Goodbye acute pain. The best thing? I’d done it myself. I didn’t need anyone else to fix me.Elle X
You now know from Part 1 how my hip pain came about and how it was a symptom injury from a tiny twist to the ankle I had a few weeks prior. So what in the world did I do to get out of the pain? Let me tell you.
My aim was to get my left big toe back in contact with the ground. Without this on the ground I know my pelvis will keep twisting to the left and my right foot will remain more flattened and pronated.
I like to think of the feet a bit like tables. A table is most stable with four table legs. This is the same for the foot. If the big toe ball, little toe ball, the inside and the outside of the heel are all in contact with the ground, the foot and filtering up to all the bones and muscles in the body are also more stable and balanced.
Me losing the left big toe and big toe ball meant everything began to compensate for the missing point. Some muscles and joints were working harder some were working less.
Giving power back to the muscles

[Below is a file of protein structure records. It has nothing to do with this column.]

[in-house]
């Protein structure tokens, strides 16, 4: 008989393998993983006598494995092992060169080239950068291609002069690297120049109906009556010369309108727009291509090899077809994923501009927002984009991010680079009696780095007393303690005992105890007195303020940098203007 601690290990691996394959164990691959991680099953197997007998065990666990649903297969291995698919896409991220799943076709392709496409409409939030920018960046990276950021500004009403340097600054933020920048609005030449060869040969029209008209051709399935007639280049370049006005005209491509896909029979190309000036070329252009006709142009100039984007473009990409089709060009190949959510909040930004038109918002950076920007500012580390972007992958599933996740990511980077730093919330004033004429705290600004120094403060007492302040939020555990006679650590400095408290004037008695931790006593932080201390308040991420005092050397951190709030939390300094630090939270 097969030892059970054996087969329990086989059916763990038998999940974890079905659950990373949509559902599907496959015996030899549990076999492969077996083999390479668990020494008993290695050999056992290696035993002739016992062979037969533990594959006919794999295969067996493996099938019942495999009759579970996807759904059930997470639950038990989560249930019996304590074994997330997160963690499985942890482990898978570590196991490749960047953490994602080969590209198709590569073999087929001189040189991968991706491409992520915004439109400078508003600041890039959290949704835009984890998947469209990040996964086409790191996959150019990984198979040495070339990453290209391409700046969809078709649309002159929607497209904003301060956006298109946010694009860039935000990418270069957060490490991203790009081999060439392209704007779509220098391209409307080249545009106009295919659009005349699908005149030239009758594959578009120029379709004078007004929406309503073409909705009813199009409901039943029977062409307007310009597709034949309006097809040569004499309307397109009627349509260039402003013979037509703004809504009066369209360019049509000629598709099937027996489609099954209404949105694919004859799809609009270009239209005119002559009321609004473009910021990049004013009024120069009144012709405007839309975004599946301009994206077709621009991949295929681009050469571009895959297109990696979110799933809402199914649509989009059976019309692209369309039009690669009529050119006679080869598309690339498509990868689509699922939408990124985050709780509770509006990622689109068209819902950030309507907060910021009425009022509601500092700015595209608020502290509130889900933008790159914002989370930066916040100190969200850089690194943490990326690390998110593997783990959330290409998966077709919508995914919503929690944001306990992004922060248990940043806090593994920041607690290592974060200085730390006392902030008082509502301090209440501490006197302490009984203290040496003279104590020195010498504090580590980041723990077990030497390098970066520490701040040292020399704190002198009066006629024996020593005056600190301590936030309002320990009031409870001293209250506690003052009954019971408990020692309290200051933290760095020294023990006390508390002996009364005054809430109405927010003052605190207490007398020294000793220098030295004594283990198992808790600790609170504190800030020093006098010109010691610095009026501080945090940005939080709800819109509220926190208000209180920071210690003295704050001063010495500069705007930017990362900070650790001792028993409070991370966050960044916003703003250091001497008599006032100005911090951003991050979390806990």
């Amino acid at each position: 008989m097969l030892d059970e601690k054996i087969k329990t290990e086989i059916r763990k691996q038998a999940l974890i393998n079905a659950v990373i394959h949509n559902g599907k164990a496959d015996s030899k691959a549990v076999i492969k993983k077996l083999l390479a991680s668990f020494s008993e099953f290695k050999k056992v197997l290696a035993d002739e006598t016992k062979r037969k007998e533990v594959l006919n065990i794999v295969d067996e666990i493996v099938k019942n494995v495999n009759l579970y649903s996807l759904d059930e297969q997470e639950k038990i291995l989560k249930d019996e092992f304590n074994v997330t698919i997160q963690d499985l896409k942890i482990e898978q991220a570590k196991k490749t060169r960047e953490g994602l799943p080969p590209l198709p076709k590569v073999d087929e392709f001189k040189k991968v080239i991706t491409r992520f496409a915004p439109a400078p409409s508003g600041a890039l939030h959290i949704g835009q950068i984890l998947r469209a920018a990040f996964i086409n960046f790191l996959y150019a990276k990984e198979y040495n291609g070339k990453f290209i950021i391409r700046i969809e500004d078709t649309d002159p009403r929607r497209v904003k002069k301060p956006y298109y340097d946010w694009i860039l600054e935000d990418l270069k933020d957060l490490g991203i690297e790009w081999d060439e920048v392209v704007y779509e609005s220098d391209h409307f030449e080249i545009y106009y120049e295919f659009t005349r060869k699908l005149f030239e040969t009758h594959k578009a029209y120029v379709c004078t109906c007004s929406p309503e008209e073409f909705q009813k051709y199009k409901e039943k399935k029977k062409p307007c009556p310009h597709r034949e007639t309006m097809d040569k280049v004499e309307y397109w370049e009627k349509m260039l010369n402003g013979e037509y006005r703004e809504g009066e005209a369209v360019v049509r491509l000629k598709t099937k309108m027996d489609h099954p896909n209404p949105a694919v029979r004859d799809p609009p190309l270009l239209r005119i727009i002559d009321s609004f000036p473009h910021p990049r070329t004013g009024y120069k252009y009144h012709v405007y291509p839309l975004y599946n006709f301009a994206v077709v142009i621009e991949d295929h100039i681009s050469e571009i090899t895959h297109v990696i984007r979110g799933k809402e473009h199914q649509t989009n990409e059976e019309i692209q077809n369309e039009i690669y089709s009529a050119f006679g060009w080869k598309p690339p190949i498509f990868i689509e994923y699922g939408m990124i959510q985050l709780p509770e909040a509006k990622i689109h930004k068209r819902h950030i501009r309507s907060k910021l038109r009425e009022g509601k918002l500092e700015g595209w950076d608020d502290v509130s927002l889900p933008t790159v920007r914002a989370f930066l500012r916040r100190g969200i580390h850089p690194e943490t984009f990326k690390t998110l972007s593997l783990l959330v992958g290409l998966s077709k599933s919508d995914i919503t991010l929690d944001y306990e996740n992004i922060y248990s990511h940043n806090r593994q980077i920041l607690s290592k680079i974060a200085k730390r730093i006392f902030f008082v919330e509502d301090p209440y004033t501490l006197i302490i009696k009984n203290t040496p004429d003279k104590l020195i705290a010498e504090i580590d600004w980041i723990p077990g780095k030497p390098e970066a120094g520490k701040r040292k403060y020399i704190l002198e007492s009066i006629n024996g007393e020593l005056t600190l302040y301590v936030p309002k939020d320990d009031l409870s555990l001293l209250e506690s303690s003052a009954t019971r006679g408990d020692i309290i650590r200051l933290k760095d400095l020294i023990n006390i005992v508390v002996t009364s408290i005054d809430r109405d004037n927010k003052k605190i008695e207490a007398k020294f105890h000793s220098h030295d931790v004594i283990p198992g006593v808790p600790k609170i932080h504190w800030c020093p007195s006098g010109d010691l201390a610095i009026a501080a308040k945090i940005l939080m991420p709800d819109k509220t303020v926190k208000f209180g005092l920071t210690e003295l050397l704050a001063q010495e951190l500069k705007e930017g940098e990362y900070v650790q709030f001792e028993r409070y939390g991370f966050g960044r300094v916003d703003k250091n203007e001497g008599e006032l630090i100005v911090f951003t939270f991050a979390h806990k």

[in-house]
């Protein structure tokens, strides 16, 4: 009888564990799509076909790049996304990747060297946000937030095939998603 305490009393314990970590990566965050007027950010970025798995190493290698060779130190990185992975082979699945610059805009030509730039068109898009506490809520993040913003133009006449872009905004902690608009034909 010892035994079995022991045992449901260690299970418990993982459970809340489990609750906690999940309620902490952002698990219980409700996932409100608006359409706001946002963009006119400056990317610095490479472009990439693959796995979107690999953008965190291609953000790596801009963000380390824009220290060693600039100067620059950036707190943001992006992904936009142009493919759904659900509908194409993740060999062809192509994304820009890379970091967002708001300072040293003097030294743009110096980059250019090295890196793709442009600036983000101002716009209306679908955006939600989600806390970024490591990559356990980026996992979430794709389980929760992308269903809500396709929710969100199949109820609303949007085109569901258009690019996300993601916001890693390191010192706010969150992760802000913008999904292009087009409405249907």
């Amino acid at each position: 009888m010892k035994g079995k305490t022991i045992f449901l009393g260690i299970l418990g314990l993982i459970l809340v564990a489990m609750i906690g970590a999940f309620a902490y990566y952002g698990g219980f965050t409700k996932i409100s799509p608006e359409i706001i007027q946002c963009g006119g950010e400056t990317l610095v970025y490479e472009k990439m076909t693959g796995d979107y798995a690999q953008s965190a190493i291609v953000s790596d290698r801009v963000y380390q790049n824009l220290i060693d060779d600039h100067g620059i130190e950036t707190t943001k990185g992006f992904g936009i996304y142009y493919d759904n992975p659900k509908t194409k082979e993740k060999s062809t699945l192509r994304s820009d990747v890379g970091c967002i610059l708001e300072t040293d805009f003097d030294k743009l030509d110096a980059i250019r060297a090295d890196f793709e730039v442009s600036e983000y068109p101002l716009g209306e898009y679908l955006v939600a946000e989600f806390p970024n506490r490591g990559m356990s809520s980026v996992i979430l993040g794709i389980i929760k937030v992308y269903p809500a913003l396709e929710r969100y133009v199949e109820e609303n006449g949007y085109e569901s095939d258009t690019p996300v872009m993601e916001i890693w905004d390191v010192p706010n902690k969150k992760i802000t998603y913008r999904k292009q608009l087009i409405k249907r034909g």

In Anatomy In Motion (AIM) we use 3 dimensional movements to move the bones of the body. I wanted to get my body weight right over the top of my left foot to open the joint space between the bones to give it more pronation (more flattening).
By doing this I was helping to give power back to the muscles of the foot, allowing me to keep my left big toe in contact with the ground. I achieved this with the use of some handy wedges which again help to open the joint space in the foot. Now my left foot had four points of contact (all its table legs were back), it allowed my pelvis to untwist and my right foot to be in a more balanced neutral resting position.
How I made this happen
I helped to achieve this all by working my way through a phase of gait (walking) called left suspension right propulsion. In this phase of gait it is all about getting the weight in to the left front foot whilst propelling forwards from the right back foot.
This is a full body move quite unlike conventional stretching, which allows you to move all your bones how they should at this point of walking. The moves require quality to create change in the body, so none of this “3 sets of 30” business. You need to be able to feel the quality of the moves you are after so it is more likely to be 5 -10 moves.
To sum up
In 10 minutes of moving my body how it should move, it had become balanced again and the pain had gone. Goodbye acute pain.
– No massage
– No adjustments needed from a chiropractor or osteopath
– No foam rolling required
– No needles
The best thing? I’d done it myself. I didn’t need anyone else to fix me.
So if you would like to know more about learning how to balance your body, would like a body MOT or just understand how it works and compensates with injury please feel free to get in touch.
Until next time …
Knowledge is absolutely power but only when ACTION is taken